Michelle Smith Keeps Good Company
(Image courtesy of Michelle Smith.)
Administrative assistant Michelle Smith says she often thinks back to her family's large Christmas celebrations, when her mother always made sure that everyone had a gift. Even though the family has expanded so much that presents are now assigned by a drawing,
Smith—who also goes by her married name, Strand—says she can't resist buying something for everyone.
"It was instilled in me to buy gifts, because I always saw my mom buying them," says Smith, who worked in the Experimental Facilities Department's cryogenics group for many years before moving in 2008 to assist at the Facilities Department help desk. "Now if you saw my list, you wouldn't believe it."
But her generosity isn't reserved for just family. For many years she has donated money to charities supporting American veterans.
During the holiday season, she tucks five-dollar bills into greeting cards, which she keeps in her car to give to homeless people she sees when she's running errands.
"There are some people who are really roughing it out there," she says. "I do it so they can feel like somebody's thinking about them at Christmas too."
SLAC in the LHC Era
July 16–17, the SLAC Users Organization will host the SLUO Large Hadron Collider Workshop: SLAC in the LHC Era—Ambitions from the SLUO Community.
The workshop's aim is to estimate how the lab can best leverage its user support
infrastructure and historical know-how to facilitate the physics
ambitions of the SLAC user community at the LHC. Sessions will focus on
evaluating and understanding the expectations of the SLAC user community at
large. In return, the Workshop will be an opportunity to assess
the resources that SLAC can bring into projects that will advance the LHC
physics and accelerator programs.
The meeting will include presentations and discussion on current and
future SLAC projects connected to all facets of the LHC adventure. For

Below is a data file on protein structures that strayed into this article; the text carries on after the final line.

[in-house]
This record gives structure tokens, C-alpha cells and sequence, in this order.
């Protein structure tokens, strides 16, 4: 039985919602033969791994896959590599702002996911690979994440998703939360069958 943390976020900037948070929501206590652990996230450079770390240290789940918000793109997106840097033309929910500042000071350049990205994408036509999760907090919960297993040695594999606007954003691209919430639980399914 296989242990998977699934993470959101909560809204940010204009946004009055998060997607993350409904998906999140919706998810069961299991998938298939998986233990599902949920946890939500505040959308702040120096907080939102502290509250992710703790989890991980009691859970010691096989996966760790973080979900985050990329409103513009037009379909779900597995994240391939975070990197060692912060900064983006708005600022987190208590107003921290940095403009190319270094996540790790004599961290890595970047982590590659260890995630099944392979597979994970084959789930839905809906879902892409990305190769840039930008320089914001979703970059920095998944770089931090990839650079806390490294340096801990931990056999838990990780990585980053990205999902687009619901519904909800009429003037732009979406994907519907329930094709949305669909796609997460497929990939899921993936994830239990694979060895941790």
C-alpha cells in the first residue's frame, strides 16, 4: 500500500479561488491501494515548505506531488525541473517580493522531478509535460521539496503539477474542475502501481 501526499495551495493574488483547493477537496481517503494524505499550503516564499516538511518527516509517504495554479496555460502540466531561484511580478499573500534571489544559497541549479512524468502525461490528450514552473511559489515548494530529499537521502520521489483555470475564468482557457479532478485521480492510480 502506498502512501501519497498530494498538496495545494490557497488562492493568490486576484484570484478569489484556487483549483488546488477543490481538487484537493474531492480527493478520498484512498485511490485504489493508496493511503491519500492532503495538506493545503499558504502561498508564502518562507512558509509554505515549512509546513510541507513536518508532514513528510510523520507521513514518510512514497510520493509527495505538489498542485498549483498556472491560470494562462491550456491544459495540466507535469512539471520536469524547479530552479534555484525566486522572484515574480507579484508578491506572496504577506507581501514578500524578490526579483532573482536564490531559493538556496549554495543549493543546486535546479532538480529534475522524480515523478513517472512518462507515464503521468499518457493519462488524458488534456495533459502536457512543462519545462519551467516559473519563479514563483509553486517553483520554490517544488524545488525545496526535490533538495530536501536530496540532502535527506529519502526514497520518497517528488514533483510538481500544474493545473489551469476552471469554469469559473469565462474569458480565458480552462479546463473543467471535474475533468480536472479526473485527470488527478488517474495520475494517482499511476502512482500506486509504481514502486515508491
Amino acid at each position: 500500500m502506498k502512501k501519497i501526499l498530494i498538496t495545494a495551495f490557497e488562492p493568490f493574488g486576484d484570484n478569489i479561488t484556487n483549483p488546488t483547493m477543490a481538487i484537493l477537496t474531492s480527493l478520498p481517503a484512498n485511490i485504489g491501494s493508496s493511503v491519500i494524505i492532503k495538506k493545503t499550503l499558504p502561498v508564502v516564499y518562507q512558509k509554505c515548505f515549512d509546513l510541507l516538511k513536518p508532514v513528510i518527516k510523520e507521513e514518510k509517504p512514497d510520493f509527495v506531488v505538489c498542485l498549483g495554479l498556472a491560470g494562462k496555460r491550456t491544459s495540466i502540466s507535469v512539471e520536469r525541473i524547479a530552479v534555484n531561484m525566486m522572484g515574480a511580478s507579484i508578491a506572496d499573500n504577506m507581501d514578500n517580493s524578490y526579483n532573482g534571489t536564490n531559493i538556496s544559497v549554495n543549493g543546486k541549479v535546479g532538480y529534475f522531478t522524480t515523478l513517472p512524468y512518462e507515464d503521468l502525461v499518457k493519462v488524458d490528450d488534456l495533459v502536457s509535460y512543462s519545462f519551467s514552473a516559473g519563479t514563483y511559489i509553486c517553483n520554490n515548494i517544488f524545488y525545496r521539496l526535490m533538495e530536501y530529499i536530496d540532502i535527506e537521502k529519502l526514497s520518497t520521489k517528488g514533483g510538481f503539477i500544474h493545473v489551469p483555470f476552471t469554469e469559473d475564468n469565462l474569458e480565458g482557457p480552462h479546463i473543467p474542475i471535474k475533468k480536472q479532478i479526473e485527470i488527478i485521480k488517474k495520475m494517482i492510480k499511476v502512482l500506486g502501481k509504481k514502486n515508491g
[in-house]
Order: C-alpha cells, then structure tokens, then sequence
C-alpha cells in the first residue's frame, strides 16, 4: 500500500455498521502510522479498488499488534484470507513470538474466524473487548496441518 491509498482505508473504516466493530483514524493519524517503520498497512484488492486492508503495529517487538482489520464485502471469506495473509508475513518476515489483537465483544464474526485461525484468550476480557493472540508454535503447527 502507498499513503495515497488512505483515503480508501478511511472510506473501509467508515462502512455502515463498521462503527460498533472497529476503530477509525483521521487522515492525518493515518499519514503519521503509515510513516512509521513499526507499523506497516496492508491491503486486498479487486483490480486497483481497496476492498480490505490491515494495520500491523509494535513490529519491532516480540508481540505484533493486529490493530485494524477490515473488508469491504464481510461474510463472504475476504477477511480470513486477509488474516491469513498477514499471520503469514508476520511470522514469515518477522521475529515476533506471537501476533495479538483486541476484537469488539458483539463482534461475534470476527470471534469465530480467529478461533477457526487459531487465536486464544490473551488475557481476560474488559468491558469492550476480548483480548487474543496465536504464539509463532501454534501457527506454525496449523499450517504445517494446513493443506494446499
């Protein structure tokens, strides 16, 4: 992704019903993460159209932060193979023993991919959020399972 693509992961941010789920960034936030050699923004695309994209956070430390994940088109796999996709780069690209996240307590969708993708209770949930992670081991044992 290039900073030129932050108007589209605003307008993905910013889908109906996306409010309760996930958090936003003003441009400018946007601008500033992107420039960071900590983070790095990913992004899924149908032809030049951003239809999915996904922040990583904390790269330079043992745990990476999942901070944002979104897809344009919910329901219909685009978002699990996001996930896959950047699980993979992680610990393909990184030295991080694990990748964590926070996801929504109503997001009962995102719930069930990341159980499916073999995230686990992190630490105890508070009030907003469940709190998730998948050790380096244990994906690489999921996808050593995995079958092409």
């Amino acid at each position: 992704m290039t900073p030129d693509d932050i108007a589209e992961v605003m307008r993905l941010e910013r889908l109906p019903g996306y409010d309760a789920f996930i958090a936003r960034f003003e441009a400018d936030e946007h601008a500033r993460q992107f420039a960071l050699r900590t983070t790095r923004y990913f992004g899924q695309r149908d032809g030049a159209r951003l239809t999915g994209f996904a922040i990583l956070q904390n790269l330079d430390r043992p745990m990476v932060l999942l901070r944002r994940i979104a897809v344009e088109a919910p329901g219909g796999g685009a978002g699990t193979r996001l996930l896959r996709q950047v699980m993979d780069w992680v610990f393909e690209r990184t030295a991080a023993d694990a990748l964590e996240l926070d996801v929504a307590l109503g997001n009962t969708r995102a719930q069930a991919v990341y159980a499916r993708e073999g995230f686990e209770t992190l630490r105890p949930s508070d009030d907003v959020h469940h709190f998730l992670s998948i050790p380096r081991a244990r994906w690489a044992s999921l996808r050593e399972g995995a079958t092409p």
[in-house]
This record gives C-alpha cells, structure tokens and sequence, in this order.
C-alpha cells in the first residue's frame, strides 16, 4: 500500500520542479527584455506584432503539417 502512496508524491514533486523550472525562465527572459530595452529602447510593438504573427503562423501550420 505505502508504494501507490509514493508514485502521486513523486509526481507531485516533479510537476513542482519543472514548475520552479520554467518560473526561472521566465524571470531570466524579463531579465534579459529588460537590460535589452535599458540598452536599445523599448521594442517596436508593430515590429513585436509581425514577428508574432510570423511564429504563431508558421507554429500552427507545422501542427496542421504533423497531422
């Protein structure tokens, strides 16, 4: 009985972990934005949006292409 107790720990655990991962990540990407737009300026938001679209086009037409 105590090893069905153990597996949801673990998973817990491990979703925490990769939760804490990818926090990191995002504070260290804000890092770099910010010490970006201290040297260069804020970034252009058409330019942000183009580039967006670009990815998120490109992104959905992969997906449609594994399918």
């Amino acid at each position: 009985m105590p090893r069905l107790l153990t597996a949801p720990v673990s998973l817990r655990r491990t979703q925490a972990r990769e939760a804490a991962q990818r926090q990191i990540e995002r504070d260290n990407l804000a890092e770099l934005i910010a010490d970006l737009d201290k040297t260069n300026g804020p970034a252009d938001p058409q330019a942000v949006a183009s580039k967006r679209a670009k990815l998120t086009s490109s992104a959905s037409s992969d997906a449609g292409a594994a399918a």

additional details and online registration, please see the
2009 SLUO LHC Workshop Web site.
Symmetry Explains It in 60 Seconds: Neutralino
Neutralinos are hypothetical particles that may explain what dark matter is made of.
Dark matter accounts for about 83 percent of all matter in the universe. Whereas matter on Earth and in stars is made of atoms and nuclei, scientists know that dark matter must be made of something else. Neutralinos are a prime candidate.
Physicists around the world are working on experiments that look for dark matter particles, in laboratories and with satellites. Neutralinos could emerge from high-energy collisions at the Large Hadron Collider in Europe or the Tevatron collider in the United States.
Supersymmetry theories predict that neutralinos are closely related to the well-known carriers of the electroweak force—photons and W and Z bosons—and to Higgs bosons. Whether the LHC will produce neutralinos, and what the experimental signatures of these particles look like, depends on how neutralinos interact with ordinary matter.
If the LHC experiments discover neutralinos, a main goal will be to measure the relationship between neutralinos and the electroweak force carriers. This will allow theorists to calculate the amount of dark matter produced in the big bang and how it relates to the dark matter observed throughout the universe today.
With luck, people will soon be talking about neutralinos as they read newspaper and magazine reports about the particle's discovery.